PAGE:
Even if we had been going for gold today, the route was not conducive. The return leg was sort of gradually uphill with a few of the real thing, as previously mentioned. There was traffic. There were a lot of right turns across traffic. Straight over junctions, involving waiting to cross. Good thing there wasn’t even more traffic – later in the season I think this route would have serious problems, not least with people not stopping in time at those bottom of hill junctions and ending up playing with the traffic. A few of the junction signs weren’t that well sited and if it hadn’t been for other riders yelling, we’d have missed them and got lost. No way I was asking the currently functioning Garmin to try and load the route again, so we’d have been proper lost too! There weren’t really enough signs – one per junction and that seemed to be it. No repeaters or reminders that we saw. Other than mud and stuff, the roads themselves were actually in pretty good nick, and better than expected after the recent deluges, though I still wouldn’t have wanted to be one of the ones riding expensive deep rim carbon wheels over them! Each to their own…
Had it been a sunny day, I’m sure this ride/review would have been a different story, what with cute villages, pretty cottages, churches and country estates etc, but today even the big hill wasn’t all that exciting. I’m sure the MMH has used bigger more impressive and more scenic ways up there before? Today the whole ride just felt oddly unremarkable and generally a bit of a slog. Something even Mark agrees with, so it’s not just me being pathetic, honest 😉 Just as well the wind went the way it did, because riding back into it on top of all that would have probably totally wiped me out.
Neither of us were entirely sure how long the route was, and clearly my stats were no use. This sign seemed amusing, because by whenever we came across it, I was one cooked bird!! Crossing the motorway was a positive sign as it meant we were nearly there, and as it turns out we were back over the finish line about five miles earlier than we were sort of expecting. Not that we were complaining… Besides if it had been five miles longer, Sean and his mate might actually have caught us…as it was, while we were standing there figuring out what to do next, they arrived. I found beating them back, by however small a margin, and however long they stopped back there, oddly gratifying ;).
Man it was chilly by now though. Although the free bacon roll or soup being dished out appealed, standing in what was by now a predictably long queue to get to it really didn’t. The weather was getting worse, and I really didn’t want to get any colder, so Mark and I headed back to the car park. This was not fun. The return route was different. Were they sportive signs or car park signs? And where were they anyway? Where were we? We were once more fighting a headwind, into cold driving rain, and my sense of humour was rapidly failing as we negotiated the ‘burbs, nearly convinced we were lost… Luckily we weren’t, but I bet quite a few ended up giving up, turning back and returning to HQ to try again. It’s a good thing I’m stubborn (yes, I know, you knew that already), and carrying on was right, and then we finally found a sign and found the car park *grrrr*. I was very pleased to get back to my car, and start the reverse faffing that got me warm and dry, into my Skins, and with the bike wrapped up and away again.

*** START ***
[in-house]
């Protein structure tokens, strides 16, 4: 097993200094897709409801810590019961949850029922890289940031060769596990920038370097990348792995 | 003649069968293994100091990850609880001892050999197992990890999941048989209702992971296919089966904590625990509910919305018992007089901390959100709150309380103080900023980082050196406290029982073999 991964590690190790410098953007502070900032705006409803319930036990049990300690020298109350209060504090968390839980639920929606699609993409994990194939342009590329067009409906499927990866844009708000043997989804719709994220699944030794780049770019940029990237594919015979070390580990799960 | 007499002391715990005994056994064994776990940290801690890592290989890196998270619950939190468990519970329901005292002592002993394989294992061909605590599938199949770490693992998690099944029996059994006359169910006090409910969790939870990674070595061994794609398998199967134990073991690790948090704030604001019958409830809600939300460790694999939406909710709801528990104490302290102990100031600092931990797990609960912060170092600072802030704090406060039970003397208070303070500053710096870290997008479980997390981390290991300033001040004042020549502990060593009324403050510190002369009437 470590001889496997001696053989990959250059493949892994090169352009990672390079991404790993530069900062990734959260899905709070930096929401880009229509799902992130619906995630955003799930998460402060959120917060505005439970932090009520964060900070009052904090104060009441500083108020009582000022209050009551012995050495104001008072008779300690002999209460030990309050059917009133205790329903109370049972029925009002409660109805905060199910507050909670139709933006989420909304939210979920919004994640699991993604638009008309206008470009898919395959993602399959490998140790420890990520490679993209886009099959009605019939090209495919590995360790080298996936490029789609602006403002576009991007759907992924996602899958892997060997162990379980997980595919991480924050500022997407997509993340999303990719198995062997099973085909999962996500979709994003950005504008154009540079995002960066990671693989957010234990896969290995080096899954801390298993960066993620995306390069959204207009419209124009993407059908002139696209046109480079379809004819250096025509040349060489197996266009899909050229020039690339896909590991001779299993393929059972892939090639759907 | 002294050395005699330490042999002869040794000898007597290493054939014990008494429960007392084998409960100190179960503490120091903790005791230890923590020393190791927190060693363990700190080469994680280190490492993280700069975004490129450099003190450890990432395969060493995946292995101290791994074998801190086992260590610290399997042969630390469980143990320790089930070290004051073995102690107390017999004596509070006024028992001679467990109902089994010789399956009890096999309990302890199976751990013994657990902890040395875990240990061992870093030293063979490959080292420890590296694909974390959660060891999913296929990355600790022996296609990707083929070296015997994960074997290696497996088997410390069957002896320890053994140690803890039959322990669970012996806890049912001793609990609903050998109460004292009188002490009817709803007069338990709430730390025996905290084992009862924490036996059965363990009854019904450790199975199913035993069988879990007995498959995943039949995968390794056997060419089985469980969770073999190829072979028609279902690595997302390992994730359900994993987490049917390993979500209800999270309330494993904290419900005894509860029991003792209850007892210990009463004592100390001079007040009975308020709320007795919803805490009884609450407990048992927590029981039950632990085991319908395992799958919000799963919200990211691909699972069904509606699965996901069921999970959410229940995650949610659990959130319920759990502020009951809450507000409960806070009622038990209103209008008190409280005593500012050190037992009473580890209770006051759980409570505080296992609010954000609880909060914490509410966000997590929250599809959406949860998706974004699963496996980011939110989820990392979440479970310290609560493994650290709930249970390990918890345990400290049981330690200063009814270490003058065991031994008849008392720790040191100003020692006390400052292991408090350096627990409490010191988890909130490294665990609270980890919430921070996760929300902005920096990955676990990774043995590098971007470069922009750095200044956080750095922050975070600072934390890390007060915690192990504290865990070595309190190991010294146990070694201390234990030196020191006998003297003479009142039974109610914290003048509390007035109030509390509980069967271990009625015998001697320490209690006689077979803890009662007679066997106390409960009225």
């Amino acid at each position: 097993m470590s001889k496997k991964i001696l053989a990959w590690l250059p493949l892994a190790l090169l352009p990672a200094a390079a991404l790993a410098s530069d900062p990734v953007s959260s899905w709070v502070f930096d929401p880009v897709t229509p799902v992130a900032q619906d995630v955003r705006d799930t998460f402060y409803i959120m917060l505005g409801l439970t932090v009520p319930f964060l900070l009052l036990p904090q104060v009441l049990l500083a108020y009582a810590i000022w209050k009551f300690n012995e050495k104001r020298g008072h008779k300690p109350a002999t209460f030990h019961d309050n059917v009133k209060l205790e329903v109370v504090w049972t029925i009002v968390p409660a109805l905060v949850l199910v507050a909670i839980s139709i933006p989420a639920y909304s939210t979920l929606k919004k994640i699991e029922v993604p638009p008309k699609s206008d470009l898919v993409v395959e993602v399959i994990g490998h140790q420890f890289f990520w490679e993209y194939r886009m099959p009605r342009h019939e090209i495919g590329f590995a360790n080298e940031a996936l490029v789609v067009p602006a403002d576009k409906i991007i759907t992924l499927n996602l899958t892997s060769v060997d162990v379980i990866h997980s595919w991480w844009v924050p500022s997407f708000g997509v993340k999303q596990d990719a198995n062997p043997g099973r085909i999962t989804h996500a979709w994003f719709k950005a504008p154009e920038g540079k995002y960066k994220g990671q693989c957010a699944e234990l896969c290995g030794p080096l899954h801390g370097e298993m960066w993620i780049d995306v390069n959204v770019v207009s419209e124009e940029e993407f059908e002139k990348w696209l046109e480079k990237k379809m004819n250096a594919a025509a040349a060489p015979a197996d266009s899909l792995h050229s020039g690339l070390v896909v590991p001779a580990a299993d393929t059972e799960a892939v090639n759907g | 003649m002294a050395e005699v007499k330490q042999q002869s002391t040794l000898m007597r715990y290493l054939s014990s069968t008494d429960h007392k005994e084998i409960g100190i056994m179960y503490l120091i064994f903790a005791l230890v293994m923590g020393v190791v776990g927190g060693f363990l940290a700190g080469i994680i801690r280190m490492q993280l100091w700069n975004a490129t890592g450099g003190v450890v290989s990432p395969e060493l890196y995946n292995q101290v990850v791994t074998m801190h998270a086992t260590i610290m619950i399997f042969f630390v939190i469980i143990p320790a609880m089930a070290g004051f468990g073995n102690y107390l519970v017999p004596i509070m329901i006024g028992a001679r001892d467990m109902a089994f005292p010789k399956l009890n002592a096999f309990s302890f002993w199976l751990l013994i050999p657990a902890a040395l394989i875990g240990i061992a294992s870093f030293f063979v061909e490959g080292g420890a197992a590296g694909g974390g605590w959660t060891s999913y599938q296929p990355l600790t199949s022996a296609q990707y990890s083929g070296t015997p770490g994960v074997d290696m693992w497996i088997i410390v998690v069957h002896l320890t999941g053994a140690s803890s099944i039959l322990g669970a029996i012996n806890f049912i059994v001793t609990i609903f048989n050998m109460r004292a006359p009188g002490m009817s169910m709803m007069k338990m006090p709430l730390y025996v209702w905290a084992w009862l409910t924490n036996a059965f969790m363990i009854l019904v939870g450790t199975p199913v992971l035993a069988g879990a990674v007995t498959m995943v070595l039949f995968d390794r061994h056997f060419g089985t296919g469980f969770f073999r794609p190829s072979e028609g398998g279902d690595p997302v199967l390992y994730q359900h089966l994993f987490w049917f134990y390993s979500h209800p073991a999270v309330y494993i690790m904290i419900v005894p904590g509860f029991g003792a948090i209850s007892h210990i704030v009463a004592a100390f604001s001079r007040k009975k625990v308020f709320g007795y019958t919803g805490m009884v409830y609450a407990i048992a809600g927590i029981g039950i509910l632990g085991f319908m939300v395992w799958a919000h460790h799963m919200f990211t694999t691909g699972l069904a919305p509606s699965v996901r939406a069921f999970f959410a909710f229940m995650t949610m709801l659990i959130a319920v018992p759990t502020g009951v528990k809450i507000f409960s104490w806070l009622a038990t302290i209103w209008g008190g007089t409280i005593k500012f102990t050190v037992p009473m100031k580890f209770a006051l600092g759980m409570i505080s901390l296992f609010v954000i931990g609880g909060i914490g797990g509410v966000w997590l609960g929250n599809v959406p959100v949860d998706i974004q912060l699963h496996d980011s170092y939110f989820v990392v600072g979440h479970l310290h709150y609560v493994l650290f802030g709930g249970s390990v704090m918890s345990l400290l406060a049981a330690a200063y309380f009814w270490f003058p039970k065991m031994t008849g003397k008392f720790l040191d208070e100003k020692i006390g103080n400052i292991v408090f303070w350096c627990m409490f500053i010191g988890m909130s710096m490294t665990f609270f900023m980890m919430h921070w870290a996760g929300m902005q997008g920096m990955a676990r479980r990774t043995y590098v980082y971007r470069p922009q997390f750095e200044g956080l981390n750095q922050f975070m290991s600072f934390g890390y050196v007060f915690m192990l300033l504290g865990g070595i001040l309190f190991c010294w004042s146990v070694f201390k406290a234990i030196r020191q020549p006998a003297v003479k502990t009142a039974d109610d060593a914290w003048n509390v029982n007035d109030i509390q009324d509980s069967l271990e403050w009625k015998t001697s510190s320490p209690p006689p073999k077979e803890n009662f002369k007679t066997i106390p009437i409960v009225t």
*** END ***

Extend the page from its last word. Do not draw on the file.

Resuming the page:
Mark and I re-united for a bit at Hopwood services for coffee and food that didn’t involved queuing, before going our separate ways and heading for home. Unwisely I was so tired that even with that coffee I kept dropping off on the motorway, which was more than a little scary. Eventually I had to stop at Michaelwood services, probably about 30 miles later than I really should have done, for a nap to make sure I got home at all! I’m hoping becoming drug-free is going to fix my inability to do long drives, otherwise I may have a problem…
Right. Mad March Hare Sportive done! Should I have done it? Probably not. Did I enjoy it? Well, that might be pushing it. Am I glad I did it? I most certainly am 🙂 Truly. It was important. Psychologically. Or illogically 😉 Cycling is mental, and so am I? Maybe I was the tortoise to the hare. And even that’s probably only poetically true, since looking at the stats, I actually didn’t do it much worse than I usually do. Out of those 69 women, I came 17th, which is none too shabby I reckon, even if I did not have the time of my life 😉 I did it. I did. ‘Rah! Welcome back me :). And I truly can’t thank Mark enough for nursing me round – I owe you Monseigneur, and I won’t forget.
Cycling time: 4:53
Distance: 70 miles
Avg 13.7 mph
ODO: 17290.0 miles
Official Cyclosport review is here 🙂